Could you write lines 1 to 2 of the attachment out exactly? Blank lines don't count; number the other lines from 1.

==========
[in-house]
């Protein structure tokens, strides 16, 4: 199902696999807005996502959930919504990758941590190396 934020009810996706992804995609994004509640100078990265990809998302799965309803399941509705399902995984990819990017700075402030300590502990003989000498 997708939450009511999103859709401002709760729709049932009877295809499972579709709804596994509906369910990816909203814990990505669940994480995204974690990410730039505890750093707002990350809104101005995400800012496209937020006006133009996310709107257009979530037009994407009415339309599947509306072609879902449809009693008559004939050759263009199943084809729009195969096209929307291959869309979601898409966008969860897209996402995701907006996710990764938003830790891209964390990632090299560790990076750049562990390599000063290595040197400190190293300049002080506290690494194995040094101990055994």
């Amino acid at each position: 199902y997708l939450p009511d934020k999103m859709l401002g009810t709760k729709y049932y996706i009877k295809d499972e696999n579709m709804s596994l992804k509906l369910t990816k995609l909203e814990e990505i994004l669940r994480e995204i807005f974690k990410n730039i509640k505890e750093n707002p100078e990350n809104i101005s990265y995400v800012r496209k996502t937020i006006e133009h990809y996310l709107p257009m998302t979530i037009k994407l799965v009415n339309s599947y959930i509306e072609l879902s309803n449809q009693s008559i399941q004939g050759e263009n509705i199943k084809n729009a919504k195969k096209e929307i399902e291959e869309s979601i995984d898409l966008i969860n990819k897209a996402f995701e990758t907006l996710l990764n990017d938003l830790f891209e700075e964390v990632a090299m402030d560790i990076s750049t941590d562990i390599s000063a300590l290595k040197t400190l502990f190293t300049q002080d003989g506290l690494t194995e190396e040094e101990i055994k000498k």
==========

[in-house]
């Protein structure tokens, strides 16, 4: 199902696999807005996502959930919504990758941590190396 934020009810996706992804995609994004509640100078990265990809998302799965309803399941509705399902995984990819990017700075402030300590502990003989000498 997708939450009511999103859709401002709760729709049932009877295809499972579709709804596994509906369910990816909203814990990505669940994480995204974690990410730039505890750093707002990350809104101005995400800012496209937020006006133009996310709107257009979530037009994407009415339309599947509306072609879902449809009693008559004939050759263009199943084809729009195969096209929307291959869309979601898409966008969860897209996402995701907006996710990764938003830790891209964390990632090299560790990076750049562990390599000063290595040197400190190293300049002080506290690494194995040094101990055994």